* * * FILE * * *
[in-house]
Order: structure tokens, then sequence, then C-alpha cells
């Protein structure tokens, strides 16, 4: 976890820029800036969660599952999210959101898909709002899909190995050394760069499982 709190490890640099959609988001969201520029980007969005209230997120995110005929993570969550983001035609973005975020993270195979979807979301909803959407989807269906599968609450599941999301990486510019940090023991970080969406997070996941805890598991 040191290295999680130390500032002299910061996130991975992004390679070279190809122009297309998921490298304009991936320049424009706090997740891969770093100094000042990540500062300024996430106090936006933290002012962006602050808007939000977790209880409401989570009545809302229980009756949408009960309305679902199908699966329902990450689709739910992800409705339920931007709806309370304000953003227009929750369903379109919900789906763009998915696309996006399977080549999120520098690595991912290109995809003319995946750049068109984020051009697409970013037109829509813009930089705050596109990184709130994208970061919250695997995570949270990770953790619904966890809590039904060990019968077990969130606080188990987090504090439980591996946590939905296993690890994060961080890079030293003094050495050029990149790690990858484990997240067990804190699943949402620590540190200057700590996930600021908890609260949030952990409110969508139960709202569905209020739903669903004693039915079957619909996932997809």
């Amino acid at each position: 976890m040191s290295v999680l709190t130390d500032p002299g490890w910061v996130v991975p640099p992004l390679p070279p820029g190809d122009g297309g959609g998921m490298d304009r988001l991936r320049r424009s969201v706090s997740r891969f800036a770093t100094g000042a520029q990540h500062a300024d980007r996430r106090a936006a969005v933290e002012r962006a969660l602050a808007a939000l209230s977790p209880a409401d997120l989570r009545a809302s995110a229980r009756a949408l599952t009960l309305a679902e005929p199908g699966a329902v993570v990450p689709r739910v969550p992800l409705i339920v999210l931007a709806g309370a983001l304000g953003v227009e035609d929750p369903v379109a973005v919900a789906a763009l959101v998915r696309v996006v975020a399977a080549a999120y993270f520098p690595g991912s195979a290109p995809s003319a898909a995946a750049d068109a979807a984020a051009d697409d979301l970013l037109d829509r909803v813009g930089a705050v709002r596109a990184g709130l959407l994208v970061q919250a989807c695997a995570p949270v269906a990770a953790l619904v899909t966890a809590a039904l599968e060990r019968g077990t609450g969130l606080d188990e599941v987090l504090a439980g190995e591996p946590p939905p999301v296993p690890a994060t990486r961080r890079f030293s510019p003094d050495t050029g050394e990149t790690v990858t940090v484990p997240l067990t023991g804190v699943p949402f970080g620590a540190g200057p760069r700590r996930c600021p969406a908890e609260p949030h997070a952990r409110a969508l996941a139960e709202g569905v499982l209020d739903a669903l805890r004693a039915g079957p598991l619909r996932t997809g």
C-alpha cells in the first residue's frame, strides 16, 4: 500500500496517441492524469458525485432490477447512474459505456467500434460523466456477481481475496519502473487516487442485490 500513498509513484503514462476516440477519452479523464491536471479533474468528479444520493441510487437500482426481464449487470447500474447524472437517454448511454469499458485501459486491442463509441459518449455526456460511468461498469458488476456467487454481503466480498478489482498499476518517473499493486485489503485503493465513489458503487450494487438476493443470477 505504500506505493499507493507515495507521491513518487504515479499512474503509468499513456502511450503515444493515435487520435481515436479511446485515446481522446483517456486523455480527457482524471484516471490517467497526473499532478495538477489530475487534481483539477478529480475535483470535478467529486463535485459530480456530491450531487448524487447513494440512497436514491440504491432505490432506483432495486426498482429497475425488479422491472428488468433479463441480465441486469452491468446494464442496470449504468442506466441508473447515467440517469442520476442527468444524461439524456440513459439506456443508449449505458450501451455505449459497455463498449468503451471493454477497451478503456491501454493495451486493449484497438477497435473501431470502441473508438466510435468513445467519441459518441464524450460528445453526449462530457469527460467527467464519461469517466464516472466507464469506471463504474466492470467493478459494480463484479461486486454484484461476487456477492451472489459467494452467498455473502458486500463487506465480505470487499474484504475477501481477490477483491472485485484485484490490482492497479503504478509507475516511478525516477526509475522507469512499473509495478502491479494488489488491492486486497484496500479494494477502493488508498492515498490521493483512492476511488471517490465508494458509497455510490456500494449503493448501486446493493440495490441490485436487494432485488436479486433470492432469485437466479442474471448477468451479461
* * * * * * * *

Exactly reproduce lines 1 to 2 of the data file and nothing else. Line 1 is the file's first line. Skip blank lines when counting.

[in-house]
Order: structure tokens, then sequence, then C-alpha cells